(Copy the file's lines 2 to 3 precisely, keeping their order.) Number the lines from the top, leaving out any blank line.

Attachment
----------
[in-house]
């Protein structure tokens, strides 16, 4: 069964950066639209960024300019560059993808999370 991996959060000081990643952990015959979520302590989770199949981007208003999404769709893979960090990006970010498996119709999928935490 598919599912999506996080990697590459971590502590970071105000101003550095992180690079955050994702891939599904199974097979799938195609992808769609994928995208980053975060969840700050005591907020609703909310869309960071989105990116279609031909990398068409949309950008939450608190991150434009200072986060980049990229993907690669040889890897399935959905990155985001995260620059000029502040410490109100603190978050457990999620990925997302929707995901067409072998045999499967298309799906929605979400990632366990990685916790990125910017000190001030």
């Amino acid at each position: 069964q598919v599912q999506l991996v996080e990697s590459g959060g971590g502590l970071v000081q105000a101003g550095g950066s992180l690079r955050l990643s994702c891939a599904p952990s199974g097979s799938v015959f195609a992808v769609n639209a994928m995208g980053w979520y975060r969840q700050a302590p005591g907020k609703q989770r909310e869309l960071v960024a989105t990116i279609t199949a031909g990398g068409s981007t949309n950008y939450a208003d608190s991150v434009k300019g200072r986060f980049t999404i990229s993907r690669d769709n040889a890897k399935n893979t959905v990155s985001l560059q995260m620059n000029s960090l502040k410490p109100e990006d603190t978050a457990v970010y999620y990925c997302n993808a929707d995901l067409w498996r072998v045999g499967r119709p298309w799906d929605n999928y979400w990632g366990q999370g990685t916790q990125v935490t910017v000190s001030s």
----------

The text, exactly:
């Protein structure tokens, strides 16, 4: 069964950066639209960024300019560059993808999370 991996959060000081990643952990015959979520302590989770199949981007208003999404769709893979960090990006970010498996119709999928935490 598919599912999506996080990697590459971590502590970071105000101003550095992180690079955050994702891939599904199974097979799938195609992808769609994928995208980053975060969840700050005591907020609703909310869309960071989105990116279609031909990398068409949309950008939450608190991150434009200072986060980049990229993907690669040889890897399935959905990155985001995260620059000029502040410490109100603190978050457990999620990925997302929707995901067409072998045999499967298309799906929605979400990632366990990685916790990125910017000190001030």
């Amino acid at each position: 069964q598919v599912q999506l991996v996080e990697s590459g959060g971590g502590l970071v000081q105000a101003g550095g950066s992180l690079r955050l990643s994702c891939a599904p952990s199974g097979s799938v015959f195609a992808v769609n639209a994928m995208g980053w979520y975060r969840q700050a302590p005591g907020k609703q989770r909310e869309l960071v960024a989105t990116i279609t199949a031909g990398g068409s981007t949309n950008y939450a208003d608190s991150v434009k300019g200072r986060f980049t999404i990229s993907r690669d769709n040889a890897k399935n893979t959905v990155s985001l560059q995260m620059n000029s960090l502040k410490p109100e990006d603190t978050a457990v970010y999620y990925c997302n993808a929707d995901l067409w498996r072998v045999g499967r119709p298309w799906d929605n999928y979400w990632g366990q999370g990685t916790q990125v935490t910017v000190s001030s």